Last year in 2015, the U.S. Food and Drug Administration revised the policy, allowing contributions provided the gay men had been celibate for one year.

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Scientific developments

Public health advocates, who argued for lifting the blood donation ban last year in 2015, say the policy does not keep pace with some recent scientific developments to safeguard the blood supply against HIV.

Sean Cahill, director of health policy research at the Fenway Institute in Boston, said the revised policy is still unfair. The Fenway Institute does public health advocacy on behalf of the LGBT community.

According to Cahill, the so-called nucleic acid test is now available to detect the presence of HIV in a pint of blood in less than two weeks, compared with the months it used to take. The test is performed on all blood samples to make sure they don’t contain the virus.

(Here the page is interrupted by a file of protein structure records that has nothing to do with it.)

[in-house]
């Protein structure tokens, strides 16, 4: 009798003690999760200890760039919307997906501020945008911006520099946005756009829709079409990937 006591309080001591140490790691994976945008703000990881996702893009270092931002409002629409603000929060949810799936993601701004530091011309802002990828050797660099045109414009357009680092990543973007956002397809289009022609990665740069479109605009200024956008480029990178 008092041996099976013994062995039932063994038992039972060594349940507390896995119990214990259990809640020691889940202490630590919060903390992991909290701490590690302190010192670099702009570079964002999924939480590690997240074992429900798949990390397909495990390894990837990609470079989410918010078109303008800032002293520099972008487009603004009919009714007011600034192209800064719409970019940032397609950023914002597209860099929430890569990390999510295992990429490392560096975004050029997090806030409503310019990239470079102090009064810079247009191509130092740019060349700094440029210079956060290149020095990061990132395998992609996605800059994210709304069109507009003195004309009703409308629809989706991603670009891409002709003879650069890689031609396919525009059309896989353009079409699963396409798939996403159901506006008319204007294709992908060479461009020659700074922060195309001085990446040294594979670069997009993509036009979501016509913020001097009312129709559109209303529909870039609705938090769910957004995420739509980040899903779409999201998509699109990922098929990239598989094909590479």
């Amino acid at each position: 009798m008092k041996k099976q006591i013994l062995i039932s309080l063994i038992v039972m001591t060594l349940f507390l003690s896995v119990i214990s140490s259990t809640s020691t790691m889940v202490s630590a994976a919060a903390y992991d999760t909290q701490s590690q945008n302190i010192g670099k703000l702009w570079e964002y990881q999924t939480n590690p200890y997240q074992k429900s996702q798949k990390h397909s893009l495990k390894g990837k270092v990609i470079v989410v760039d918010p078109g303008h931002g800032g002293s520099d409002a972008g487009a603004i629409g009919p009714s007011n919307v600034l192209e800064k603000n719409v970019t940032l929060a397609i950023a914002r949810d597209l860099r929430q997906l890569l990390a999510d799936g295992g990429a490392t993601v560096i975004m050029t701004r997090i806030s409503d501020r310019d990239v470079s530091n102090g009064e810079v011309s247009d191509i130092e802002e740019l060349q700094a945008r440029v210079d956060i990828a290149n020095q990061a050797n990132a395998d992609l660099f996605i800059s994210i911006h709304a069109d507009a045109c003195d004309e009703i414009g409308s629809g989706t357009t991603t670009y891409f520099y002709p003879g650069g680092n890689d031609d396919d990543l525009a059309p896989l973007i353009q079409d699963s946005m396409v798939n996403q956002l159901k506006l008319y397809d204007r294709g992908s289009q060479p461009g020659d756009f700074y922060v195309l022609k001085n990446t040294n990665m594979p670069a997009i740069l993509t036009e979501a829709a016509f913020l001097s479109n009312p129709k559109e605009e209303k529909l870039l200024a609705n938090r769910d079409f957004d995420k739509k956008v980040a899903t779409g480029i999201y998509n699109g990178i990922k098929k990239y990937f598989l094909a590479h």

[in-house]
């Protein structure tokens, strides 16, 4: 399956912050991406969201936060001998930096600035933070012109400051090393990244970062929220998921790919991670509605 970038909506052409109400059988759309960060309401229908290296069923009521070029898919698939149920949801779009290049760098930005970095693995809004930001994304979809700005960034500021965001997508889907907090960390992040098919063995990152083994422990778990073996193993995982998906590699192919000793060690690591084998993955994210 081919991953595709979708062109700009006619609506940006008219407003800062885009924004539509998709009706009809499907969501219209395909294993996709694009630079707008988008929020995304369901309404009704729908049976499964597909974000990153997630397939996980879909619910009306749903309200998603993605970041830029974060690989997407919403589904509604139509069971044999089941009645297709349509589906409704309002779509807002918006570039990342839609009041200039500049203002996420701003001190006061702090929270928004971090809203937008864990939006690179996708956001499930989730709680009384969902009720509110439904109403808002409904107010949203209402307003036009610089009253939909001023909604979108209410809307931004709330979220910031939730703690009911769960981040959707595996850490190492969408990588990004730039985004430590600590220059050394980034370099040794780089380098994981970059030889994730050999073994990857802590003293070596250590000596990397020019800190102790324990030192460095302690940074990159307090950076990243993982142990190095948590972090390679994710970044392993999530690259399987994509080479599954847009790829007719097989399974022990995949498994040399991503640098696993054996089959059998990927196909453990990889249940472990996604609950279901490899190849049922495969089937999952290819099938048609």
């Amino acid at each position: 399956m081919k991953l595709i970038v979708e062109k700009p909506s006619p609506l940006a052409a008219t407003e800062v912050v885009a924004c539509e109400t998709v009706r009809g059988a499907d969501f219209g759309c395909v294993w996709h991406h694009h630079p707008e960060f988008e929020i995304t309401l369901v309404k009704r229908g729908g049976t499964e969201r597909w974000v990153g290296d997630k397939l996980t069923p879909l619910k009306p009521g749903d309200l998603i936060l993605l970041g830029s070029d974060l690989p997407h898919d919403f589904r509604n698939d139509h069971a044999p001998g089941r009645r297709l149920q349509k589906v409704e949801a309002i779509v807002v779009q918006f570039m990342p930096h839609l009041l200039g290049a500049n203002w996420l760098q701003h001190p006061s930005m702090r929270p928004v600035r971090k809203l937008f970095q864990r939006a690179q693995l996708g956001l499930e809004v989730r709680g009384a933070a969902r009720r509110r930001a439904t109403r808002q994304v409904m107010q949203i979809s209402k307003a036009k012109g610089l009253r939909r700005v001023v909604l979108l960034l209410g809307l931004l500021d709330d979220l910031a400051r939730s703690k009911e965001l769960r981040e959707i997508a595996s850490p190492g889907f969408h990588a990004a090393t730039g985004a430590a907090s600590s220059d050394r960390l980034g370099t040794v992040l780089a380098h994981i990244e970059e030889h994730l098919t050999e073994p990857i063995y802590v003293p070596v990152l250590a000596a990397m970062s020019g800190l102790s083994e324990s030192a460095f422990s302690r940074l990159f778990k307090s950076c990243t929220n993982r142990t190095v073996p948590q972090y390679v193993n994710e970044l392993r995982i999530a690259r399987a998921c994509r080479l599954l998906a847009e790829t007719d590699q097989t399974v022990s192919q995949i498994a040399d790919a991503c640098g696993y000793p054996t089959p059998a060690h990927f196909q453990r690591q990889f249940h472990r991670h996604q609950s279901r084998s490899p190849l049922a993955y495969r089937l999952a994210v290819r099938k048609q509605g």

Cahill said the second development involves a method of destroying most pathogens in blood, be they bacteria or viruses, including the AIDS virus.

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“Even if somehow an HIV-positive unit of blood gets through the systems that are in place, this pathogen inactivation technology could destroy the HIV in that unit of blood,” Cahill said.

Cahill said the one-year ban doesn’t allow for those males who are in monogamous relationships or who are happily married and are HIV-negative.